September 6 – Daniel 4:28-37


You might remember that we looked at this exact same passage back in January during our None Like Him series. Then we were looking at God’s self-existence, but this week we’ll be looking at how God rules over the “kingdom of men” and specifically opposes the proud.

Starting out in Daniel 4:28 we find King Nebuchadnezzar strolling on his roof top, admiring his kingdom. Take the time to read back over the beginning of chapter 4, because it sets the stage for why this stroll would end up condemning Nebuchadnezzar. In summary, he had a dream, which Daniel had interpreted for him as a warning from God about a coming judgment on his sin. But now, 12 months later, Nebuchadnezzar hadn’t heeded the warning and, standing atop his palace, proclaimed, “Is not this great Babylon, which I have built by my mighty power as a royal residence and for the glory of my majesty?” Immediately God visited that judgment on him, driving him out of the palace and his own mind to spend the next “seven periods of time” (4:16) wandering the wilderness, eating grass like an ox and behaving like a mad man.

Which should really make us wonder, why did God do this to Nebuchadnezzar?

The passage provides the reasoning in two different wordings, first in 4:17 “that the living may know that the Most High rules the kingdom of men and gives it to whom he will,” second in 4:32, “until you [Nebuchadnezzar] know that the Most High rules the kingdom of men and gives it to whom he will.” So this whole account is both for Nebuchadnezzar and for us, that through his lived experience all of us might learn together. And not only are we meant to understand what’s going on here, but we’re meant to heed the same warning. We see this in Daniel 5, where Daniel interprets a different mysterious occurrence for King Belshazzar. During this interpretation he condemns Belshazzar, saying, “[Nebuchadnezzar] was driven from among the children of mankind…until he knew that the Most High God rules the kingdom of mankind and sets over it whom he will. And you, his son, Belshazzar, have not humbled your heart, though you knew all this.”(5:21-22) Daniel holds Belshazzar accountable for not paying attention to Nebuchadnezzar’s story and repenting of his similar sins. That really makes me think we should listen to this passage intently.

So, back to the “why,” on one hand Nebuchadnezzar was humiliated because God had already warned him through a dream and he didn’t listen (not to mention the dream of chapter 2 or the fiery furnace of chapter 3; the guy really should’ve been paying better attention by now). On the other hand, Nebuchadnezzar didn’t just get a little bigheaded. Note his language, he talks about a house he built by his power and for his glory. That’s all temple language; he’s heavily implying that the great city of Babylon was an ode to his glory, a temple to his majesty and might. But immediately God is there to say, “You didn’t build it, and it’s not for you.” Underlying this whole exchange is the age-old rebellion that mankind has waged against God since Genesis 3, an aspiration by the creation to be the Creator. That rebellion is both the root of and the defining characteristic of human pride, and it’s for this pride that God humbled Nebuchadnezzar.

Keep reading through scripture and you’ll observe that pride is perhaps the most offensive thing to God.

It’s one of the few things that God says he outright hates (ref. Prov. 8:13). And he has every right to, considering pride is the root of human rebellion and all the suffering that has resulted from that rebellion. We see an example of that connection in 4:27 when Daniel specifically tells Nebuchadnezzar to repent by showing mercy to the oppressed, indicating the connection between Nebuchadnezzar’s pride and his oppression of others. For the sake of his own glory and for the sake of the oppressed, God had every right to hate Nebuchadnezzar’s pride. And this is our touchpoint with the passage; while we might not be as big and important as Nebuchadnezzar, we are equally as prideful on a regular basis. So when we read this we should heed the warning to stop, assess where pride currently resides in our habits, relationships, and internal life, and repent of these things just like Daniel told Nebuchadnezzar he should’ve done in 4:27.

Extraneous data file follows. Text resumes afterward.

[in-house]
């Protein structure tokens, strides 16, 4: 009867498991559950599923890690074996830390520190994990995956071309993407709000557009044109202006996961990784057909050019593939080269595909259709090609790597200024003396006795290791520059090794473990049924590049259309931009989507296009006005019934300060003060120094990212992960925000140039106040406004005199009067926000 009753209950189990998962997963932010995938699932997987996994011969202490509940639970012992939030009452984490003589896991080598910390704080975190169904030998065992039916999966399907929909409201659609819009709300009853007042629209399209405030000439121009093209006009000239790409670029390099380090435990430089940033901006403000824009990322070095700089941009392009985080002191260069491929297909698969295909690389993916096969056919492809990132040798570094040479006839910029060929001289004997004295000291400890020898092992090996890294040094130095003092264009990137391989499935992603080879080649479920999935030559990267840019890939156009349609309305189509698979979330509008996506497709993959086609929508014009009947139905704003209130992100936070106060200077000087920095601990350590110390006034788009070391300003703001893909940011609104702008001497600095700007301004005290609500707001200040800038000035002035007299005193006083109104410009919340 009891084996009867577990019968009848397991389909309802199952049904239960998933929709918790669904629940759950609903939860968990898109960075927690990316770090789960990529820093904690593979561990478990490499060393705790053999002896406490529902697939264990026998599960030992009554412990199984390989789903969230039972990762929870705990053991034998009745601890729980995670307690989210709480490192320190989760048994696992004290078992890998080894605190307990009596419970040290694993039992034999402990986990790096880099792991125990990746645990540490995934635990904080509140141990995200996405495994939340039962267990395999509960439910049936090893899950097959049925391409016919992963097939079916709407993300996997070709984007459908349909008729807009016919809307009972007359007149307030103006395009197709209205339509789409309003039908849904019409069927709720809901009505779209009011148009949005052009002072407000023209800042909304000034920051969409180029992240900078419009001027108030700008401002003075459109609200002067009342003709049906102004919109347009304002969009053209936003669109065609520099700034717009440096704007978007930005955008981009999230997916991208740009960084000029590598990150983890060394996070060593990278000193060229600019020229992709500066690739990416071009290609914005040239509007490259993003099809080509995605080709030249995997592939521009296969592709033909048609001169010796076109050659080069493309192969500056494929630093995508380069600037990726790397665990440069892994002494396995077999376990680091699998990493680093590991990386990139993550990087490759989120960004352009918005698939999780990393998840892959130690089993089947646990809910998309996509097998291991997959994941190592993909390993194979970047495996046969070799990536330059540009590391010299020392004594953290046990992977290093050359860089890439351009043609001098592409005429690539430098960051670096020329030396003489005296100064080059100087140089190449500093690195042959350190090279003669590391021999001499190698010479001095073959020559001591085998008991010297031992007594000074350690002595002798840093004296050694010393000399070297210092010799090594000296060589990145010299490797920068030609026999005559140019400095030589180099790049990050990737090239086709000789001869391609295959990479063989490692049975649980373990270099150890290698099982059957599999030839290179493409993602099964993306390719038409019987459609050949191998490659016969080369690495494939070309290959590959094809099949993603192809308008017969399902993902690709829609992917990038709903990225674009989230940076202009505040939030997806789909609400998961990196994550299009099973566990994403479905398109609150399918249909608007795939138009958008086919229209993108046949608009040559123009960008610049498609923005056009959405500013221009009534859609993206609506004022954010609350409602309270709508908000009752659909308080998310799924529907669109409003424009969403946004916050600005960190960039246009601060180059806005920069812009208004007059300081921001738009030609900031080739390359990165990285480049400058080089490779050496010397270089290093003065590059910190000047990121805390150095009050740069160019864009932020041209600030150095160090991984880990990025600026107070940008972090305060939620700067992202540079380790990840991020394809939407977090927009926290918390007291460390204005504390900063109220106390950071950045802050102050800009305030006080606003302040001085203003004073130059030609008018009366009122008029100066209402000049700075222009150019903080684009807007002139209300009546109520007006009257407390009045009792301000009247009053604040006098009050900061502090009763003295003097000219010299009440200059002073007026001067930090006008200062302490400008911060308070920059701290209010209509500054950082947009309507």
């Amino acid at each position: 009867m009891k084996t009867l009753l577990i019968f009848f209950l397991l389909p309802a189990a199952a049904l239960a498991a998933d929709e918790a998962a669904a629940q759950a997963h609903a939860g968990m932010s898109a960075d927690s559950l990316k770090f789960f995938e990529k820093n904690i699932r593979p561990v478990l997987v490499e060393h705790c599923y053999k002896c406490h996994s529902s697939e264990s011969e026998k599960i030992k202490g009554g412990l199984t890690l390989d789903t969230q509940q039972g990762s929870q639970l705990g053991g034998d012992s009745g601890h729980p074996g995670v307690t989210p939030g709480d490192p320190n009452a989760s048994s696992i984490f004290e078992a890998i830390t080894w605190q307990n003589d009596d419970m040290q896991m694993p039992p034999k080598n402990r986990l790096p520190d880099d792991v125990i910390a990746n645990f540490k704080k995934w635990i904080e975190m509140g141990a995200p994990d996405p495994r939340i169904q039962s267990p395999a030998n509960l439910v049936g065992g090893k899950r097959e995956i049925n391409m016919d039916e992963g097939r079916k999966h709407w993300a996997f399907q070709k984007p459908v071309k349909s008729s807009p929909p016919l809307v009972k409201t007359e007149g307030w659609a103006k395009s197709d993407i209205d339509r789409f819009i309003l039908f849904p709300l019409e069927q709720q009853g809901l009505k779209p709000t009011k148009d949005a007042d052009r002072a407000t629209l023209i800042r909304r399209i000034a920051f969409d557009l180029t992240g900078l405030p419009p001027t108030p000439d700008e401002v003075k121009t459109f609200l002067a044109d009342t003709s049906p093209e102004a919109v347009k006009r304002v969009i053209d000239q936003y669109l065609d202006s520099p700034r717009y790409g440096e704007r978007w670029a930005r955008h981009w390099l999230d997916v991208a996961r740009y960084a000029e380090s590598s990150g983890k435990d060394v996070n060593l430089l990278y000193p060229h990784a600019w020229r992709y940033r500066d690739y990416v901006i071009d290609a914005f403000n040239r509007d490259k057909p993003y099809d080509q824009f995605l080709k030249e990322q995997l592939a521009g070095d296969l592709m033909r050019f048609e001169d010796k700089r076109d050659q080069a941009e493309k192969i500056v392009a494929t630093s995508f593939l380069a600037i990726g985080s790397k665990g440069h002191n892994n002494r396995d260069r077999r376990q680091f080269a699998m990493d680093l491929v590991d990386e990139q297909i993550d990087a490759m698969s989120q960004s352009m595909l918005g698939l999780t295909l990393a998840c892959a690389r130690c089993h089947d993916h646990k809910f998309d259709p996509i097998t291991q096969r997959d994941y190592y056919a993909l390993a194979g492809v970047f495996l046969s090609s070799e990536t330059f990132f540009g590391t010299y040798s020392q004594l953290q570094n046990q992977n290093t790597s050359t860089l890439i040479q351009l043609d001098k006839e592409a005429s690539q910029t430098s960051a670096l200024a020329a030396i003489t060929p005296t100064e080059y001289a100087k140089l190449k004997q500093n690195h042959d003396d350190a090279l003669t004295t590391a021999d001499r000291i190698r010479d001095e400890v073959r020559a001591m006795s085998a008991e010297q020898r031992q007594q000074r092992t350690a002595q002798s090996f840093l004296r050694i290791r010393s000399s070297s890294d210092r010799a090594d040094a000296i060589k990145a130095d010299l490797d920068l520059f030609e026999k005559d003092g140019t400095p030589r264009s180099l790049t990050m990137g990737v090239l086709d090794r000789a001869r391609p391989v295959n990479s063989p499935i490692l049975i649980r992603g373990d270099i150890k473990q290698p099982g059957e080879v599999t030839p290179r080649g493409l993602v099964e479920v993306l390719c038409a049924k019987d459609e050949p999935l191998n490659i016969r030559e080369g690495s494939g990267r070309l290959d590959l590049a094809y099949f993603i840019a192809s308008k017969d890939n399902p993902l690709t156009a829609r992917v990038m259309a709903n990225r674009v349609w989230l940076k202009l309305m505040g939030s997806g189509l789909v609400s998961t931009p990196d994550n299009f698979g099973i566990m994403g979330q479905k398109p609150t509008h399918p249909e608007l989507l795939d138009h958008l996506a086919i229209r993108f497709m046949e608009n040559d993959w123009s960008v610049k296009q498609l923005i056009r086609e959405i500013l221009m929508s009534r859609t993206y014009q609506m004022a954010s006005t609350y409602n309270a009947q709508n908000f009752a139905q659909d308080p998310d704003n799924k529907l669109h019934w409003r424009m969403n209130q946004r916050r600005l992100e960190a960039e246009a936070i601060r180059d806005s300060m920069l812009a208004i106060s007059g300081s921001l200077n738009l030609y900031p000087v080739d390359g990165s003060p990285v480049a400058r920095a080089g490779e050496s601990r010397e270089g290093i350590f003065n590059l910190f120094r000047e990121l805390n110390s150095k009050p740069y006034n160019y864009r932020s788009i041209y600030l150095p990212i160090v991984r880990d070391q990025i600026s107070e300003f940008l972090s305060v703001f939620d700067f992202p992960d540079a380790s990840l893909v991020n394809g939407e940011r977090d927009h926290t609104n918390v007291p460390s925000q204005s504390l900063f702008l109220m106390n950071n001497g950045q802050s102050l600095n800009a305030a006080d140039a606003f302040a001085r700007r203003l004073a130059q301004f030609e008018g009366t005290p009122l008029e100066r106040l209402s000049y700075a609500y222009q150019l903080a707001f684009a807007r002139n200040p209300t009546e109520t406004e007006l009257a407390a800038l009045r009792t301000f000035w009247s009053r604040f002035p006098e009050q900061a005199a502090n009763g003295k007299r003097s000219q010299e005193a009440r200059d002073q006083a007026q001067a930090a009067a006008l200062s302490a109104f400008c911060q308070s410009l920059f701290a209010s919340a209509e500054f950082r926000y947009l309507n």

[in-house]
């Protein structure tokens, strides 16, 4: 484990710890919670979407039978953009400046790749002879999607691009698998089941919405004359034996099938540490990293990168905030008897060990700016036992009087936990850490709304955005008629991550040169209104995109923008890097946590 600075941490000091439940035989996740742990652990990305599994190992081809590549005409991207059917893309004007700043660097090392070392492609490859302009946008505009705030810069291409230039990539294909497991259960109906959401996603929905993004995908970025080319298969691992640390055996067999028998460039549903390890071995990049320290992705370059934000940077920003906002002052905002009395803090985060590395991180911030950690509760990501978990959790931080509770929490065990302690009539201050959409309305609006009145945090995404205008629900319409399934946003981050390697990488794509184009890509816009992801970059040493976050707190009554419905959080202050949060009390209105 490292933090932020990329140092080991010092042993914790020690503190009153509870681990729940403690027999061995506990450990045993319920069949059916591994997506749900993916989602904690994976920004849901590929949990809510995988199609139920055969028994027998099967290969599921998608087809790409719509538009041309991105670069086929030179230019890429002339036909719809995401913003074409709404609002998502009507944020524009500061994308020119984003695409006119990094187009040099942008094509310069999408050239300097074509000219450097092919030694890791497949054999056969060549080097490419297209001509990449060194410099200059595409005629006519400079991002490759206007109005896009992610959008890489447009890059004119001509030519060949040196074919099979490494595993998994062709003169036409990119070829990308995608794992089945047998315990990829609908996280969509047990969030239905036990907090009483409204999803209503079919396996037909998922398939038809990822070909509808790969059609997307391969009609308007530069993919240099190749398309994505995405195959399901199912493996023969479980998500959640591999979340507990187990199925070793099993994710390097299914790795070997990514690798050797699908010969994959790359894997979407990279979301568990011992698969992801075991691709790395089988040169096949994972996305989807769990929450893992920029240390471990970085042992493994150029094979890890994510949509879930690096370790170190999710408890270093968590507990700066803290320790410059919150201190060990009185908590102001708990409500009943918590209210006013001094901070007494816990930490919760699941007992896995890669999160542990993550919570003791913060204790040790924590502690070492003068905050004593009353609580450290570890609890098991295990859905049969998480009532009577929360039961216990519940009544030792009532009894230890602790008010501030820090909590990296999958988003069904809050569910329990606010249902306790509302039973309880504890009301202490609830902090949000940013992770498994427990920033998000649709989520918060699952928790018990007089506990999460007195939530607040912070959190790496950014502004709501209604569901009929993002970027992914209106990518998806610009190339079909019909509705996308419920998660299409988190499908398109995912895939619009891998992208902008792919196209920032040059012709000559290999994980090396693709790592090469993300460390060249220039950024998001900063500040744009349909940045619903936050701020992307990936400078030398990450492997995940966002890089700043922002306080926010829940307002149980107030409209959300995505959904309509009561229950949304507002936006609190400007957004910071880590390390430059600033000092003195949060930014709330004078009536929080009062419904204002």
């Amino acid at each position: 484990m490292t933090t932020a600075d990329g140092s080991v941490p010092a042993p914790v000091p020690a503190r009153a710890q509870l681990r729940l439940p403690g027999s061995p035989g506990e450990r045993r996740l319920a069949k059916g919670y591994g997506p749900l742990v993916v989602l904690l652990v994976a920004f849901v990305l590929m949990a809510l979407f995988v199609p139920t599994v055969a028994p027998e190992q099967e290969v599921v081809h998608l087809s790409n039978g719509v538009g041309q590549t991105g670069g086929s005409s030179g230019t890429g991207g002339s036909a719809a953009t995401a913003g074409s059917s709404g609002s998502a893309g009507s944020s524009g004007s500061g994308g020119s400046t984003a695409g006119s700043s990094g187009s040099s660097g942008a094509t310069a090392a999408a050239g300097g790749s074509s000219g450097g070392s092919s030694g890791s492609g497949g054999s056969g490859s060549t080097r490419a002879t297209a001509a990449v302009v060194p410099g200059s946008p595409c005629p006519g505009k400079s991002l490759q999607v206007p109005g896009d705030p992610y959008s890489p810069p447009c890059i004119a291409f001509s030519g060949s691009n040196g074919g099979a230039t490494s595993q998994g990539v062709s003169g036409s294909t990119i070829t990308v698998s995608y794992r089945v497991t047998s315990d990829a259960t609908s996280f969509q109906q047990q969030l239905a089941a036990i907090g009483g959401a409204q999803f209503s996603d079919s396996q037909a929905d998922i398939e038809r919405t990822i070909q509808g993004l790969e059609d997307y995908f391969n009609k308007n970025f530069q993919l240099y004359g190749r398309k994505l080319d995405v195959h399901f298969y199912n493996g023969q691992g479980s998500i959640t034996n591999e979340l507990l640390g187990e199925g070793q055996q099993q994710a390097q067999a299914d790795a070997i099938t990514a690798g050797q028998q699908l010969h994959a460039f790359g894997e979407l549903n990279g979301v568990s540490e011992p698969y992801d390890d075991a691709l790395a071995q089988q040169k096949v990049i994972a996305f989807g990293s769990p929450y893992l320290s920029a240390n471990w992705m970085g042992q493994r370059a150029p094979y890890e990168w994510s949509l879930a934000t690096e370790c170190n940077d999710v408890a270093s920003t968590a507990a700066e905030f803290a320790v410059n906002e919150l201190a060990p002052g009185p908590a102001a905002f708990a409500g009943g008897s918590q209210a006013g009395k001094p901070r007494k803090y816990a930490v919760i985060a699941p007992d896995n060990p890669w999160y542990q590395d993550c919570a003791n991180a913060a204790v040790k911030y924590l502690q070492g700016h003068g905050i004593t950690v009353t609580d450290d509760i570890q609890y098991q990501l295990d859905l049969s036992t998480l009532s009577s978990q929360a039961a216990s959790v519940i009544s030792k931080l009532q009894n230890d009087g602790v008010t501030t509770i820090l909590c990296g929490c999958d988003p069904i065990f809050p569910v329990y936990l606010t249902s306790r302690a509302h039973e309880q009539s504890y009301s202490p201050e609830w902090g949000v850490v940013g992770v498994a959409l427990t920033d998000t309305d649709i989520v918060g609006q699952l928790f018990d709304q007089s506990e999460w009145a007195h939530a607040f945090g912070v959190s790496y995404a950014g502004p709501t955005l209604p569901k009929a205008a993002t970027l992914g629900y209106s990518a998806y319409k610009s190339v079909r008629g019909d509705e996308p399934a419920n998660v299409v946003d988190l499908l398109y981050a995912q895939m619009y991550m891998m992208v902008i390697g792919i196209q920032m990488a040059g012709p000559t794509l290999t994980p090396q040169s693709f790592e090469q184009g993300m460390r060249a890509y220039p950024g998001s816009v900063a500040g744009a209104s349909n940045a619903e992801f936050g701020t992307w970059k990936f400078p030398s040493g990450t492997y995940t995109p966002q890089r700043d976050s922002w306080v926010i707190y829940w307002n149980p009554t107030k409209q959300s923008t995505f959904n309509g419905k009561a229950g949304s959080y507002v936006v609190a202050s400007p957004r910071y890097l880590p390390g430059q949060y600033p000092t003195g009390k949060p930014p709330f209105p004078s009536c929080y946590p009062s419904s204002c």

Which, this question is tangential to our discussion this week but I think it’s good food for thought, lest we paint Nebuchadnezzar more of a villain than scripture does. Read Hebrews 12:6 and see what you think.

Back to our train of thought, along with this warning for pride comes a timeless reassurance. This idea that “the Most High rules the kingdom of men and gives it to whom he will” would’ve been precious to Daniel and the Israelite exile community; having been forcibly removed from their ancestral home and place of worship, they naturally would’ve been asking, “Is God really in control? Will he really keep watching over us?” The confirmation that Yahweh wasn’t just God in Jerusalem, but God everywhere, would’ve provided then with some serious fortitude as they dealt with living in a hostile place. And this same truth can provide us some similar ballast in these turbulent times, especially as we approach a similarly hostile election cycle. Daniel would tell us to devote neither hope nor fear on human kingdoms, knowing that “those who walk in pride He is able to humble.”

Questions for Discussion

• Would someone read Daniel 4:28-37 for us?

• What stands out to you from this passage?

• According to the passage, why did God do all this to Nebuchadnezzar?

• Looking at verse 37, why do you think God is so interested in humbling the proud? (cf. James 4:6)

• What is this passage telling you about your own pride?

• What do you think Nebuchadnezzar’s humbling meant for Daniel and the other exiled Israelites?

• What does this idea that “the Most High rules the kingdom of men” mean for us?